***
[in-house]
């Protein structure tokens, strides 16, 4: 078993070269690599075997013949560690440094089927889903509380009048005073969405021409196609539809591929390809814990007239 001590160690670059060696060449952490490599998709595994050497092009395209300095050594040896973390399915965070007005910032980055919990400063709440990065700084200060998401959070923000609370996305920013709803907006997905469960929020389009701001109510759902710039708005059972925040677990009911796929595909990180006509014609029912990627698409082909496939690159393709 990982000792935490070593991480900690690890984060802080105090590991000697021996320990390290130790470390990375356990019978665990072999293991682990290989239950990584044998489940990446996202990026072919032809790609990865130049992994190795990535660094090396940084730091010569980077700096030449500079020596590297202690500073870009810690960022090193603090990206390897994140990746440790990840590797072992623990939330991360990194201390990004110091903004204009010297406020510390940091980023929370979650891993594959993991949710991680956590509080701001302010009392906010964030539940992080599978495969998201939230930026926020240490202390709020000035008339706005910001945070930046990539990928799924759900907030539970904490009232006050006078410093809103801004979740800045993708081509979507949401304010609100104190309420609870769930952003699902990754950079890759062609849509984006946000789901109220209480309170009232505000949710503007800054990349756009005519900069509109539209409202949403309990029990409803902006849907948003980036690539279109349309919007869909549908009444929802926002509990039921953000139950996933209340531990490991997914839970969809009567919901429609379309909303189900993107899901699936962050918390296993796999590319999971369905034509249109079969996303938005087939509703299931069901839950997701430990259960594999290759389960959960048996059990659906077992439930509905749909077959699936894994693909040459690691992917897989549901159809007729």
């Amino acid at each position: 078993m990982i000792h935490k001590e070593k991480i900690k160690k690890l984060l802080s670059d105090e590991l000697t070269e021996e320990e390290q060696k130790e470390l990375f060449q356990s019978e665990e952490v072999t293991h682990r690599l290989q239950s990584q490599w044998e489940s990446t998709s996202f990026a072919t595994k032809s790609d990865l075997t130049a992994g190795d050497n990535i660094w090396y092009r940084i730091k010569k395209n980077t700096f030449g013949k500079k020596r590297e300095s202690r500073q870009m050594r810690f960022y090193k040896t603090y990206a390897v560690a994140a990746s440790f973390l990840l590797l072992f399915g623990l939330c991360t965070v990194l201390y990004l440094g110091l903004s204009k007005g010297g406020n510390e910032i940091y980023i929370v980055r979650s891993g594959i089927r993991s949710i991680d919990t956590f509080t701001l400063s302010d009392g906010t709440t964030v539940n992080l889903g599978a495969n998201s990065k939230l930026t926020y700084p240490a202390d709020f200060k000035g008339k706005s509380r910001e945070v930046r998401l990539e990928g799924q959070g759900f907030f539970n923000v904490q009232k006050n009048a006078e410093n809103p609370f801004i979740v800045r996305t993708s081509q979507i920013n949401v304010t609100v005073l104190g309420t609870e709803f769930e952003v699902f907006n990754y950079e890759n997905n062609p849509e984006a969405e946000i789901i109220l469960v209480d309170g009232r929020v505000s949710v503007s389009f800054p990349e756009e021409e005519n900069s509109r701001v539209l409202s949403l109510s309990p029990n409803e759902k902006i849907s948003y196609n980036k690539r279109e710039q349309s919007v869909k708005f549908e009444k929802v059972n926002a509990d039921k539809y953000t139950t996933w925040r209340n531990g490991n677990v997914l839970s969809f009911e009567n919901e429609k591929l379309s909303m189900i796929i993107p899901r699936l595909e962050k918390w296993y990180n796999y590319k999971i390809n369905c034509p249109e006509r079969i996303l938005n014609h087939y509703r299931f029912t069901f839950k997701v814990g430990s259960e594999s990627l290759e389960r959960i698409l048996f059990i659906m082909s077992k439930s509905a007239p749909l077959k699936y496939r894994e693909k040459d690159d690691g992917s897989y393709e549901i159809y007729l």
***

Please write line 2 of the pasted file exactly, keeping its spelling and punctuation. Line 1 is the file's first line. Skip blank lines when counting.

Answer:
């Protein structure tokens, strides 16, 4: 078993070269690599075997013949560690440094089927889903509380009048005073969405021409196609539809591929390809814990007239 001590160690670059060696060449952490490599998709595994050497092009395209300095050594040896973390399915965070007005910032980055919990400063709440990065700084200060998401959070923000609370996305920013709803907006997905469960929020389009701001109510759902710039708005059972925040677990009911796929595909990180006509014609029912990627698409082909496939690159393709 990982000792935490070593991480900690690890984060802080105090590991000697021996320990390290130790470390990375356990019978665990072999293991682990290989239950990584044998489940990446996202990026072919032809790609990865130049992994190795990535660094090396940084730091010569980077700096030449500079020596590297202690500073870009810690960022090193603090990206390897994140990746440790990840590797072992623990939330991360990194201390990004110091903004204009010297406020510390940091980023929370979650891993594959993991949710991680956590509080701001302010009392906010964030539940992080599978495969998201939230930026926020240490202390709020000035008339706005910001945070930046990539990928799924759900907030539970904490009232006050006078410093809103801004979740800045993708081509979507949401304010609100104190309420609870769930952003699902990754950079890759062609849509984006946000789901109220209480309170009232505000949710503007800054990349756009005519900069509109539209409202949403309990029990409803902006849907948003980036690539279109349309919007869909549908009444929802926002509990039921953000139950996933209340531990490991997914839970969809009567919901429609379309909303189900993107899901699936962050918390296993796999590319999971369905034509249109079969996303938005087939509703299931069901839950997701430990259960594999290759389960959960048996059990659906077992439930509905749909077959699936894994693909040459690691992917897989549901159809007729």